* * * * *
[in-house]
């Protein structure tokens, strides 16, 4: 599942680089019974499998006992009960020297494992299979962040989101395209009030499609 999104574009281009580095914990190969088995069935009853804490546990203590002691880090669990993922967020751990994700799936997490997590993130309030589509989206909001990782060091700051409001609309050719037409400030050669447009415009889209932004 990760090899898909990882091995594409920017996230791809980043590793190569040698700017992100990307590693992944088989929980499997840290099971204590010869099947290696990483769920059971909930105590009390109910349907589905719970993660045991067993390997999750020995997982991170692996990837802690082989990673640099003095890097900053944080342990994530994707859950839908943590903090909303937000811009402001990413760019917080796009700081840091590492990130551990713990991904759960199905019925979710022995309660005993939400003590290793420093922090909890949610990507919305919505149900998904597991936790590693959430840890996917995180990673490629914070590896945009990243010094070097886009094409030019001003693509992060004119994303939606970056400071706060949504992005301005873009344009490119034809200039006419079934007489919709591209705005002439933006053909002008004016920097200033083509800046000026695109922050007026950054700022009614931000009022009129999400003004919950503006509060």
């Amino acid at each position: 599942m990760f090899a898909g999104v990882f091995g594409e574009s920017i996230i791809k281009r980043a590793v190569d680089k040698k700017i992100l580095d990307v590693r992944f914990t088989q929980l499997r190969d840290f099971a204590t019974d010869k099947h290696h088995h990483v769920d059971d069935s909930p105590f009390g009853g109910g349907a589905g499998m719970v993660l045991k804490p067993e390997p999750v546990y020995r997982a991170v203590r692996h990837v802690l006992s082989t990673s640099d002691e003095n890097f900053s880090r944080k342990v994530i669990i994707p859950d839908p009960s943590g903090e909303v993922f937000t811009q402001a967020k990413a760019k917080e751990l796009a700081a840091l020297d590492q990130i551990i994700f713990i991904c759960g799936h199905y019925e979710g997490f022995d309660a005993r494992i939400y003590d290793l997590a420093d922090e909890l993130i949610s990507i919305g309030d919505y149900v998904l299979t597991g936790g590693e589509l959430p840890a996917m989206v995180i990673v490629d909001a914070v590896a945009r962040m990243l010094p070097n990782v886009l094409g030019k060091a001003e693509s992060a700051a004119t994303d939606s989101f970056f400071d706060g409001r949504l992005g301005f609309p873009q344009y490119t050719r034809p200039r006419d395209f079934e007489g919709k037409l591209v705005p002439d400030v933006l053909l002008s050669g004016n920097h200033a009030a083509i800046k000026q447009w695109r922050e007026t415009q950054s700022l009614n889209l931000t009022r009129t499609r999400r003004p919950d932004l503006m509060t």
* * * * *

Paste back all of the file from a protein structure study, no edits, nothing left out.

[in-house]
């Protein structure tokens, strides 16, 4: 599942680089019974499998006992009960020297494992299979962040989101395209009030499609 999104574009281009580095914990190969088995069935009853804490546990203590002691880090669990993922967020751990994700799936997490997590993130309030589509989206909001990782060091700051409001609309050719037409400030050669447009415009889209932004 990760090899898909990882091995594409920017996230791809980043590793190569040698700017992100990307590693992944088989929980499997840290099971204590010869099947290696990483769920059971909930105590009390109910349907589905719970993660045991067993390997999750020995997982991170692996990837802690082989990673640099003095890097900053944080342990994530994707859950839908943590903090909303937000811009402001990413760019917080796009700081840091590492990130551990713990991904759960199905019925979710022995309660005993939400003590290793420093922090909890949610990507919305919505149900998904597991936790590693959430840890996917995180990673490629914070590896945009990243010094070097886009094409030019001003693509992060004119994303939606970056400071706060949504992005301005873009344009490119034809200039006419079934007489919709591209705005002439933006053909002008004016920097200033083509800046000026695109922050007026950054700022009614931000009022009129999400003004919950503006509060």
């Amino acid at each position: 599942m990760f090899a898909g999104v990882f091995g594409e574009s920017i996230i791809k281009r980043a590793v190569d680089k040698k700017i992100l580095d990307v590693r992944f914990t088989q929980l499997r190969d840290f099971a204590t019974d010869k099947h290696h088995h990483v769920d059971d069935s909930p105590f009390g009853g109910g349907a589905g499998m719970v993660l045991k804490p067993e390997p999750v546990y020995r997982a991170v203590r692996h990837v802690l006992s082989t990673s640099d002691e003095n890097f900053s880090r944080k342990v994530i669990i994707p859950d839908p009960s943590g903090e909303v993922f937000t811009q402001a967020k990413a760019k917080e751990l796009a700081a840091l020297d590492q990130i551990i994700f713990i991904c759960g799936h199905y019925e979710g997490f022995d309660a005993r494992i939400y003590d290793l997590a420093d922090e909890l993130i949610s990507i919305g309030d919505y149900v998904l299979t597991g936790g590693e589509l959430p840890a996917m989206v995180i990673v490629d909001a914070v590896a945009r962040m990243l010094p070097n990782v886009l094409g030019k060091a001003e693509s992060a700051a004119t994303d939606s989101f970056f400071d706060g409001r949504l992005g301005f609309p873009q344009y490119t050719r034809p200039r006419d395209f079934e007489g919709k037409l591209v705005p002439d400030v933006l053909l002008s050669g004016n920097h200033a009030a083509i800046k000026q447009w695109r922050e007026t415009q950054s700022l009614n889209l931000t009022r009129t499609r999400r003004p919950d932004l503006m509060t």